“How do you know that when somebody goes in to buy a gun that they are mentally ill if they don’t appear to be so at the moment? This is, I think, a real dilemma. It is not easy to do,” she said.

“I think — and — and my view has been, after a long time of watching this, since the first mass shooting in 1968 at the Texas bell tower, is that we have to care about the kinds of weapons that are available to people. And here you have a .223 MP-15, MP standing for military and police. That was the supposed use of this weapon. It’s a — it’s an AR-15 type weapon. It’s made by Smith & Wesson. Whether it has a bullet button in it that would make it legal to use in California or to sell in California, I don’t know.”

Ciancia reportedly bought the weapon at a Van Nuys gun store. “I don’t know whether this was a federal firearms dealer or not. So that has to be shown. I’ve heard that it was, but I don’t know for sure,” Feinstein said.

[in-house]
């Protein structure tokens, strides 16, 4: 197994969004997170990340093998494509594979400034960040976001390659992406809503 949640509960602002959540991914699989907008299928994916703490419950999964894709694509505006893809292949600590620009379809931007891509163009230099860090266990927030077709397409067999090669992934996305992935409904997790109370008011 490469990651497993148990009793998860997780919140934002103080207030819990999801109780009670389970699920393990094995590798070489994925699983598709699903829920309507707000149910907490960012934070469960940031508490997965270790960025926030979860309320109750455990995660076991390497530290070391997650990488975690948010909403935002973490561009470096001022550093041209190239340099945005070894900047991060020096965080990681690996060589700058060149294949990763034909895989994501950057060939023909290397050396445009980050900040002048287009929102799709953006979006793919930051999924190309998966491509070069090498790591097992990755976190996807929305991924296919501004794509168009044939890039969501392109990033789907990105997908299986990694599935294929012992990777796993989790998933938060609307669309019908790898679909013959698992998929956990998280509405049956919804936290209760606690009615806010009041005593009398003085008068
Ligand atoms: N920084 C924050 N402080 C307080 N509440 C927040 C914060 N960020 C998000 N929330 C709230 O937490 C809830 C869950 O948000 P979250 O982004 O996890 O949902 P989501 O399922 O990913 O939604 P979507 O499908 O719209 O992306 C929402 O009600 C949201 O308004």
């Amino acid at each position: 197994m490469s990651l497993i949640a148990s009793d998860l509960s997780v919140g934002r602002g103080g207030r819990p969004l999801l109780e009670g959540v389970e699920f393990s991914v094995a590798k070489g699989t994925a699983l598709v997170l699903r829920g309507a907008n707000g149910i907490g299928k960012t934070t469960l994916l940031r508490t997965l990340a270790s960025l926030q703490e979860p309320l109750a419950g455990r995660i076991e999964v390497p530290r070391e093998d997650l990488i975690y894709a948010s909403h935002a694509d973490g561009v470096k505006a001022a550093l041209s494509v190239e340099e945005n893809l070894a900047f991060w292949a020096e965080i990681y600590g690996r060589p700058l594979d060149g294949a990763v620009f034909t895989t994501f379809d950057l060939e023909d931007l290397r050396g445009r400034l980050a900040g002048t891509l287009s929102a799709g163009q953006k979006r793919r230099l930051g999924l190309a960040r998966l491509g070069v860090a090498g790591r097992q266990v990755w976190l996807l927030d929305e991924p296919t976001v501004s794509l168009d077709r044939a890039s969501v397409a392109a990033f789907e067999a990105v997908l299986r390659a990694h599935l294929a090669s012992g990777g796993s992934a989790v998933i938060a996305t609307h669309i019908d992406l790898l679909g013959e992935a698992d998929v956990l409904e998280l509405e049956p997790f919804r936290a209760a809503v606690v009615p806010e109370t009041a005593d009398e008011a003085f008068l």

“But I think there’s got to be a way to prevent people who have unstable mental illnesses from obtaining firearms. Now, in Aurora, this young man was clearly unstable. His mother should have known it from a lot of the — of his attitude and behavior and his room. She took him out shooting. Now, that’s a strange thing,” the assault weapons ban author continued. “So how you do this, I wish I knew. How you categorize somebody as mentally not able to buy a firearm, I wish I knew. I don’t happen to know that right now.”

Bridget Johnson is a veteran journalist whose news articles and opinion columns have run in dozens of news outlets across the globe. Bridget first came to Washington to be online editor at The Hill, where she wrote The World from The Hill column on foreign policy. Previously she was an opinion writer and editorial board member at the Rocky Mountain News and nation/world news columnist at the Los Angeles Daily News. She is an NPR contributor and has contributed to USA Today, The Wall Street Journal, National Review Online, Politico and more, and has myriad television and radio credits as a commentator. Bridget is Washington Editor for PJ Media.